How do you feel about sea fowl? This park was named for the cormorants that sometimes hang out here. The upper viewing platform features an artful mosaic of its namesake bird, surrounded by tiles illustrated with multiple species of ducks, geese, and other sea birds. A path heads down to a stone patio with a bench, then down to the cove and a small, serene rocky beach.

A word of warning: This park is located directly next to a condo complex built over the water, which occasionally creates some… environmental challenges. If there’s a problem, there’s usually a very stern sign that lets you know.

Andover Place

4000 Beach Dr SW

To get to this private-feeling beach, you have to descend a path between two condo buildings; if not for the striped park sign just outside, you would absolutely feel like you were trespassing to get here. Honestly, once you get down to the beach, you still kind of do, since most of the beach runs just below a line of private patios. But those rows of driftwood logs belong to the public, so sit on them to your heart’s content! Just watch for a relatively subtle sign that indicates where an actual private beach starts.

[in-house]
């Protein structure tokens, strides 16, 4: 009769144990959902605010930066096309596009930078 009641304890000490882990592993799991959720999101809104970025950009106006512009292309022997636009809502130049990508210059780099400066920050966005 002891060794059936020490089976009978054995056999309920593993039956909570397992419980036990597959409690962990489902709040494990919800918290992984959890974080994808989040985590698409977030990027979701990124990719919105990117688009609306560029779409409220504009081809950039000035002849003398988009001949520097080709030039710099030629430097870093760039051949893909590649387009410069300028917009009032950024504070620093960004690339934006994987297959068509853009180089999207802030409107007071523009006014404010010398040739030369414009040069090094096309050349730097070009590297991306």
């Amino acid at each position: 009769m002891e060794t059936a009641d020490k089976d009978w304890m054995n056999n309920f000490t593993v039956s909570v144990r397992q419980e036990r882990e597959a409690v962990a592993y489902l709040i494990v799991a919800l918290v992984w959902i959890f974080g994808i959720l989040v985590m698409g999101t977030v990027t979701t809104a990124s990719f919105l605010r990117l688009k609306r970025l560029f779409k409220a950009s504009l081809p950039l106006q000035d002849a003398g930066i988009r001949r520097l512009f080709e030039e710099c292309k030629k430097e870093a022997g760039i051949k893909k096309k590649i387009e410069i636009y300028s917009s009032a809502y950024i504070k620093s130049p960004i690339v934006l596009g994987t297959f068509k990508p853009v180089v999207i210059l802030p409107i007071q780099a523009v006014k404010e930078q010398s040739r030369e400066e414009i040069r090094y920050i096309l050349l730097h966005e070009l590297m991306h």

Weather Watch Park

4035 Beach Dr SW

When you first pass this little park, it looks like just an unassuming piece of public art. A tall weathervane sits on a mosaic along a small viewpoint, topped with seagulls, with weather-themed features, like a small vertical sundial and an explanation of different kinds of clouds, all the way down.

Just to the north, however, a small path unveils a serene, rocky beach with a wide-open view of the water and the Kitsap Peninsula beyond. Beachgoers often make art out of the driftwood—last time I went, there was a large fort built around an especially large log. Despite being just off the street, the park feels incredibly intimate, and it’s a great place to watch the sunset whether you’re with a group of friends or alone with your thoughts.